November 7, 2017: Expose them all

Our readers weigh in.

Letters (photo credit: REUTERS)
(photo credit: REUTERS)
Expose them all
“‘When Israelis, Arabs agree on Iran, world should listen’” by Tovah Lazaroff (November 6) does not refer to the missing, but obvious, reason why the world does not care to listen. The reason is greed.
The leading countries of the world support large businesses that make huge amounts of money trading with Iran. It may not be diplomatically appropriate to state this in plain language, but it is out there.
Perhaps constant exposure of, and references to, all the deals that are made with Iran might be helpful.

Arabs the main losers
Regarding “With Hariri gone, Israel has more leeway in next war with Lebanon” (November 6), the piece points only in one direction: that war with Lebanon and/or Iran is imminent.
Any war would constitute a staggering error of misjudgment. The magnitude of the crises in Libya, Syria, Iraq and Yemen far exceeds that of the Israeli occupation of Arab lands. Also, the Arab world is in the grip of poverty, homelessness, rampant corruption, unemployment, gender inequalities, social stratification, the unequal distribution of power and wealth, and inequitable access to health care and social security.
Iran has emerged victorious in all its murky confrontations, whether in Syria, Lebanon, the Gaza Strip, Iraq or, most recently, Qatar. Arabs are – and will be – the main losers and victims.
I can only say that the Palestinian-Israeli conflict has gone to the bottom of global and regional priorities.


Sartorial misfire?
I’m not a conspiracy theorist and believe that slain Egyptian president Anwar Sadat’s intentions toward the Jewish state were genuine (although certainly borne of self-interest, as are those of all responsible leaders). However, the picture you chose to accompany “Sadat’s visit” (Comment & Features, November 6) – one that also features prominently in the late Yehuda Avner’s The Prime Ministers – seems to tell a somewhat different story.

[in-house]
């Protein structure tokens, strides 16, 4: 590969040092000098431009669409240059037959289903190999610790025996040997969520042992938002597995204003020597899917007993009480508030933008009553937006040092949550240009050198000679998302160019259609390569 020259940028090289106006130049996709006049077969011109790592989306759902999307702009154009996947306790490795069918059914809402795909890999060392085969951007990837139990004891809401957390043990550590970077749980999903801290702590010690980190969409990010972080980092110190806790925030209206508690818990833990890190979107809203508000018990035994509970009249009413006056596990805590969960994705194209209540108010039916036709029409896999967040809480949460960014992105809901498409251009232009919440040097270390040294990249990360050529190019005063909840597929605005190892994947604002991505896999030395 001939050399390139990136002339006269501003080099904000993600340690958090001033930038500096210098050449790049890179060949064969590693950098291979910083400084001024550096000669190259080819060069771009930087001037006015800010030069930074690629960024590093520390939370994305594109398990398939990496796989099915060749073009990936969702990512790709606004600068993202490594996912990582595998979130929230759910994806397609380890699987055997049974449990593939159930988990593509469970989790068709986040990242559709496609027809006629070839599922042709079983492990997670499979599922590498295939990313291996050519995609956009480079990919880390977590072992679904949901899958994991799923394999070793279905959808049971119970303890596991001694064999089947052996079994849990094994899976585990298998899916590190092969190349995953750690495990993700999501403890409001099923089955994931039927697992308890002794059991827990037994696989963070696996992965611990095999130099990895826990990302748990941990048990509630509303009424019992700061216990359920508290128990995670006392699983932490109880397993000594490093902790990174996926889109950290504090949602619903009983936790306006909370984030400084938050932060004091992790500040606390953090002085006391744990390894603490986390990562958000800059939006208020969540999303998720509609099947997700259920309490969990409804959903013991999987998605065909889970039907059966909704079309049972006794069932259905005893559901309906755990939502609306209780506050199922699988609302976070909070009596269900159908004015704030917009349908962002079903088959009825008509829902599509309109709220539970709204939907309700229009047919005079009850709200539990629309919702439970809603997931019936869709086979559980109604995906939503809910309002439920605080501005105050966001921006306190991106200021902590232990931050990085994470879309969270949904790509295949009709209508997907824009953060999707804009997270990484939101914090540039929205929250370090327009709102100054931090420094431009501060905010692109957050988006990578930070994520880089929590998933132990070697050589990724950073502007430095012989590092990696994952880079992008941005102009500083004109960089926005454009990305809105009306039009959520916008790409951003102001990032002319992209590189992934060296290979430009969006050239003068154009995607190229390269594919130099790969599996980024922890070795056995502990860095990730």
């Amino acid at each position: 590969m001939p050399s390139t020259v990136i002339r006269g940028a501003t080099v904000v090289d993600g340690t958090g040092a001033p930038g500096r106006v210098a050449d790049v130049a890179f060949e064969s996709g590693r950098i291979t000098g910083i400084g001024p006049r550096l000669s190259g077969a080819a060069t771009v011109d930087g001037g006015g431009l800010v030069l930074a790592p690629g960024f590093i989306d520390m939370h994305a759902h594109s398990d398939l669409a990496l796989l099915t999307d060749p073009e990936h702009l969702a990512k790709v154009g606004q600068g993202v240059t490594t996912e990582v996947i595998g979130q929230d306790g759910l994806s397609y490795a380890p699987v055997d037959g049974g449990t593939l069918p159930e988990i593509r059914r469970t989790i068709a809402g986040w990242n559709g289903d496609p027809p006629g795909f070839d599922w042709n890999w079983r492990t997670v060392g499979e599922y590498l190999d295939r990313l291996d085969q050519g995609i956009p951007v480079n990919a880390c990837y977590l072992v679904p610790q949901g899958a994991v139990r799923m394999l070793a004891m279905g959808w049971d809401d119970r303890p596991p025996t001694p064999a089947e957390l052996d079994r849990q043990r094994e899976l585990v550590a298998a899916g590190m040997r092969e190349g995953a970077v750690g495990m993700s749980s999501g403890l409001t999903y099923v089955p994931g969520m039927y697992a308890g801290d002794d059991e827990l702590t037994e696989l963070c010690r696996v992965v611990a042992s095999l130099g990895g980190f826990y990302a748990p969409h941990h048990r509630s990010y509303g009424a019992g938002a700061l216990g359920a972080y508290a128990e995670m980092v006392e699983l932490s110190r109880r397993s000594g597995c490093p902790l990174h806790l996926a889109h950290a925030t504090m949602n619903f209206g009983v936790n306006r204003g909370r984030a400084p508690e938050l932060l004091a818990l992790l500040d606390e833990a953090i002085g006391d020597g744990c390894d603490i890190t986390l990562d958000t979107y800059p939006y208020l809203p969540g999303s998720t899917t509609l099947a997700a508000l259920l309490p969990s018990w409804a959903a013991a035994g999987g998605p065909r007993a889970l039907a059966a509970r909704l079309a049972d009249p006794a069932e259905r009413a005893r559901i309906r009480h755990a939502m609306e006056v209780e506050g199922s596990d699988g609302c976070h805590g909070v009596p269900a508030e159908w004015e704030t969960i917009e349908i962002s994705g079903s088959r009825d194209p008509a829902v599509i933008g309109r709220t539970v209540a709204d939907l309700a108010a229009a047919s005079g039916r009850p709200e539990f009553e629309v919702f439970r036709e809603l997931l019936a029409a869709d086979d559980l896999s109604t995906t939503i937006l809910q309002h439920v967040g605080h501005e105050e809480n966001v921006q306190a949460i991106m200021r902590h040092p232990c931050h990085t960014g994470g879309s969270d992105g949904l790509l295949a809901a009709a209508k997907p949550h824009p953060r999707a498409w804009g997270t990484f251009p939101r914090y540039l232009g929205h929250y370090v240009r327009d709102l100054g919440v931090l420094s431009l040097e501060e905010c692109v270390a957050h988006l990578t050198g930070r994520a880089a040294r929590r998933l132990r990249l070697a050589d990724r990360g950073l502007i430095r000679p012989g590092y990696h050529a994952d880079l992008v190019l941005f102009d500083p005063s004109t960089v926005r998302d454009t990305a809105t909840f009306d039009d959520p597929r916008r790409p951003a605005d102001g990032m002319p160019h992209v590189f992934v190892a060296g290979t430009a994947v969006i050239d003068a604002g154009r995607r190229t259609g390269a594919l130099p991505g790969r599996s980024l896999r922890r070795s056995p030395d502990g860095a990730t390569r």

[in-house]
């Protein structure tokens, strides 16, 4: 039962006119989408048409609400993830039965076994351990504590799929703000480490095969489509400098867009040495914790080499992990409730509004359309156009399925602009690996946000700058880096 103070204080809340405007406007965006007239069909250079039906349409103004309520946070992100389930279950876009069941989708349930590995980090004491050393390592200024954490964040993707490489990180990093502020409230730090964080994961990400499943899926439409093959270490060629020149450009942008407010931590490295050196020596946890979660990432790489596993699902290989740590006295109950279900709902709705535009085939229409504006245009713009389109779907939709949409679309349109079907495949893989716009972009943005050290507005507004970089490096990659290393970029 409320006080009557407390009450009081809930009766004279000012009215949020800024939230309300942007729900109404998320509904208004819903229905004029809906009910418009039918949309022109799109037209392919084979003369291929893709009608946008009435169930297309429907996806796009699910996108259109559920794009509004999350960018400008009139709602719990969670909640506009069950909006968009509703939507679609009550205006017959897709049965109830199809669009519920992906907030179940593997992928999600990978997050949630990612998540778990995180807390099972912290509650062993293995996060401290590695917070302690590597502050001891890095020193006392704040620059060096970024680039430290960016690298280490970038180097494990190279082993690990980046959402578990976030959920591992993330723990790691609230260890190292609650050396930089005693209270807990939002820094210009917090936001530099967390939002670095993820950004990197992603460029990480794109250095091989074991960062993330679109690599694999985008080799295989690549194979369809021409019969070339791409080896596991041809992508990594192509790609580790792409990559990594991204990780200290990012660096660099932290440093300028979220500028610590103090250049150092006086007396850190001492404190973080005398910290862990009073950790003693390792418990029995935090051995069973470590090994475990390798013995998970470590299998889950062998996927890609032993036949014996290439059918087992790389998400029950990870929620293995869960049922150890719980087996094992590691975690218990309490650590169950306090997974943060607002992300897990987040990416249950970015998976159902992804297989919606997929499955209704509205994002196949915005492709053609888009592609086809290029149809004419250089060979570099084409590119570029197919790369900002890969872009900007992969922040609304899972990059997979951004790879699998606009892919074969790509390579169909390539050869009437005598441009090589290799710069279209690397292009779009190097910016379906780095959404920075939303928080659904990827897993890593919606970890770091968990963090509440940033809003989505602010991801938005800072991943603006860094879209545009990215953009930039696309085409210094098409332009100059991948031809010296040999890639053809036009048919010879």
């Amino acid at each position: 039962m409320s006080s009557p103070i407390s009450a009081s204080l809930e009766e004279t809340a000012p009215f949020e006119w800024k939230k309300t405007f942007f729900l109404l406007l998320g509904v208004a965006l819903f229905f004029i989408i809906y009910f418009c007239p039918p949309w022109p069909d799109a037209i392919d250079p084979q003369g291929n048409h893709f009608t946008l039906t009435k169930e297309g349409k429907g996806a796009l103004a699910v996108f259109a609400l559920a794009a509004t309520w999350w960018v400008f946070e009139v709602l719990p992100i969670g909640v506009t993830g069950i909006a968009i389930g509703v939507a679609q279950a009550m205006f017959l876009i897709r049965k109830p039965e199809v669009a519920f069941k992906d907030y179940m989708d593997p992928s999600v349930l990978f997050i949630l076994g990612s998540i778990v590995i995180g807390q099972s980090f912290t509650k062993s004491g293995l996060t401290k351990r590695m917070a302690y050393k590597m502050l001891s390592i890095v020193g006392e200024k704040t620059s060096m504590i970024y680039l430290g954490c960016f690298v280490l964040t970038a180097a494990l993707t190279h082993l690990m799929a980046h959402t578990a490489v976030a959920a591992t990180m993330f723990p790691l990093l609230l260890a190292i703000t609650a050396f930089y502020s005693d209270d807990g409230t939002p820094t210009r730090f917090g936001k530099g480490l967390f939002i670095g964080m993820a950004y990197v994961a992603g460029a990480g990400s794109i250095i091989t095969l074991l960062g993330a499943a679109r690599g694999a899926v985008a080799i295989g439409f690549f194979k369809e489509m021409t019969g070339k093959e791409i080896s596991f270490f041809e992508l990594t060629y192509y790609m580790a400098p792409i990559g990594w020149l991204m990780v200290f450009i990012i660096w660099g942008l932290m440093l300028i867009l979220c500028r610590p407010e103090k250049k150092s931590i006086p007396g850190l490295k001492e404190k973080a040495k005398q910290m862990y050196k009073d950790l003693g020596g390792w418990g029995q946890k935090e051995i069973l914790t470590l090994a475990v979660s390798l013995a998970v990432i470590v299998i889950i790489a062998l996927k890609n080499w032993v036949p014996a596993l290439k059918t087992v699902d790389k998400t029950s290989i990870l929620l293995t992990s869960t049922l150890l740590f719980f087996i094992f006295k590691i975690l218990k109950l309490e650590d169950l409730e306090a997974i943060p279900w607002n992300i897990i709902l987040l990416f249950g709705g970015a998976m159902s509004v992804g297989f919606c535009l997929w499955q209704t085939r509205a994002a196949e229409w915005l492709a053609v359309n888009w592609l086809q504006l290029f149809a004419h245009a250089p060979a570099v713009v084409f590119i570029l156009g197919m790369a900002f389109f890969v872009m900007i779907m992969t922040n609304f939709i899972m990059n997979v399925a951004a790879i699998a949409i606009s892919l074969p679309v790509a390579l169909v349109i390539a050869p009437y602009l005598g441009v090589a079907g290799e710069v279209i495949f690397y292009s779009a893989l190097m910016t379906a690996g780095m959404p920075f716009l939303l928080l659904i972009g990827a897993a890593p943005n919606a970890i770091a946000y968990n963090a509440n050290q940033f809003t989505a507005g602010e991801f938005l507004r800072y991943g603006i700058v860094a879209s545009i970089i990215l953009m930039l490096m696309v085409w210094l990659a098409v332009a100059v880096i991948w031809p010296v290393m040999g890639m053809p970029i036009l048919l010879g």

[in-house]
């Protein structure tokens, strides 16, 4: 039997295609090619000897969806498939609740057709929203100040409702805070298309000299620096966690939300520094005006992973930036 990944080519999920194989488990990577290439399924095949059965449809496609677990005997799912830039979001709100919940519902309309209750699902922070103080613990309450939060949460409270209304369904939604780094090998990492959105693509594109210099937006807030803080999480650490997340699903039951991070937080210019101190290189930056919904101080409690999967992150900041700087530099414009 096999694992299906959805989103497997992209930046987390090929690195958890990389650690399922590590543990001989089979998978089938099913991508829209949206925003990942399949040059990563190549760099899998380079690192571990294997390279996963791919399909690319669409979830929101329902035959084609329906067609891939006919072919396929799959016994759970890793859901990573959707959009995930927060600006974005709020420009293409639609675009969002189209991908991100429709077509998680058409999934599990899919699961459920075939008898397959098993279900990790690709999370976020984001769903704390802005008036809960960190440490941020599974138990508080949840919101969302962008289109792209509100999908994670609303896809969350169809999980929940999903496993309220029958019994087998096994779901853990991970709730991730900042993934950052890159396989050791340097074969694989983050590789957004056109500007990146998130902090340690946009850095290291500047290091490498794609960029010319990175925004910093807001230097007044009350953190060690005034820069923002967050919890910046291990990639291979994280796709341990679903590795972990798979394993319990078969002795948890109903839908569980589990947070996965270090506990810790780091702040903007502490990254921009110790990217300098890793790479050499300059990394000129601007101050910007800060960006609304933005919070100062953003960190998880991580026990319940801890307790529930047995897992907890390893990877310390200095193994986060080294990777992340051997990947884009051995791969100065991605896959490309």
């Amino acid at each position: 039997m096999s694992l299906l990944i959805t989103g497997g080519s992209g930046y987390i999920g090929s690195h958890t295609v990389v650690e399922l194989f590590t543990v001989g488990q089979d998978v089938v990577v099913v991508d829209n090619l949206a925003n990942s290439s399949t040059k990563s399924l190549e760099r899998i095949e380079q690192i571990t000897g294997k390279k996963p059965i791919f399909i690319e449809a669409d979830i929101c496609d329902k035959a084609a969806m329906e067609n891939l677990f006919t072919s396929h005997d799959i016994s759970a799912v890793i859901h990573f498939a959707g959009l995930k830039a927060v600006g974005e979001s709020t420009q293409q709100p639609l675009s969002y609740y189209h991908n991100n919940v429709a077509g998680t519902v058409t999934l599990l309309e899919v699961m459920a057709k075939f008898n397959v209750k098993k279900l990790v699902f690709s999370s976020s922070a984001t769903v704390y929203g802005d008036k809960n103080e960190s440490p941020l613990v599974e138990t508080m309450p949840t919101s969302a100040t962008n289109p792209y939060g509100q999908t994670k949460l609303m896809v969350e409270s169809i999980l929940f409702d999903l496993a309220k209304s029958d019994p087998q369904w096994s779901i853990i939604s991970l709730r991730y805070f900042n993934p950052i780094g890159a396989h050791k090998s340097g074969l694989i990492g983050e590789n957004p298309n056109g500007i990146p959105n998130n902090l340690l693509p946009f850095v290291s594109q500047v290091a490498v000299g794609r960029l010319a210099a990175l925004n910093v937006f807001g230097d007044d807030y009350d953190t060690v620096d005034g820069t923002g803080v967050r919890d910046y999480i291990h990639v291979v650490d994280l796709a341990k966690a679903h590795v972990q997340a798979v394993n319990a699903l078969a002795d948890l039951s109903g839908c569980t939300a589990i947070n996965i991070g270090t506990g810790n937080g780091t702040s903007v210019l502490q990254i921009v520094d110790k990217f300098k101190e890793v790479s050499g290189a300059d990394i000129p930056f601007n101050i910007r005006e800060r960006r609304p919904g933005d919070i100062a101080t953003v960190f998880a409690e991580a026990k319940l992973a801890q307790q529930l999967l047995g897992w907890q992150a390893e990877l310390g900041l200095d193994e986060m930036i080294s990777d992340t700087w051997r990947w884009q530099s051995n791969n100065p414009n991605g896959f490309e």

As pointed out to Mr. Avner several months before his death, Sadat’s choice of attire during this momentous visit was quite curious. Is it just me or are those swastikas on his tie? Was there not one adviser in Sadat’s sizable entourage who could have suggested stripes or a paisley instead?
No sainthood for Rabin
With regard to “85,000 at ‘national unity’ memorial for Rabin in TA” (November 5), although his murder was a dastardly and tragic act, the bullets that killed Yitzhak Rabin did not turn him into a saint.
Rabin’s contributions to the state certainly merit praise, and the tributes to his memory are warranted.
But this does not justify the accusation that opposition – even strong opposition – to some of his programs and policies fostered violence.
The majority of Israeli voters in retrospect believe the Oslo process to be an abject failure, so those of its remaining adherents, in their inability to convince people of its benefits, state that its rejection at this time would result in a terrorist atmosphere similar to that which caused Rabin’s death.
The Left seems to forget that it was Rabin himself who took extreme political positions, for example when he believed it to be morally correct to shoot in the water at Jewish refugees who had arrived on the Irgun ship Altalena.


Warm on Israel vs frigid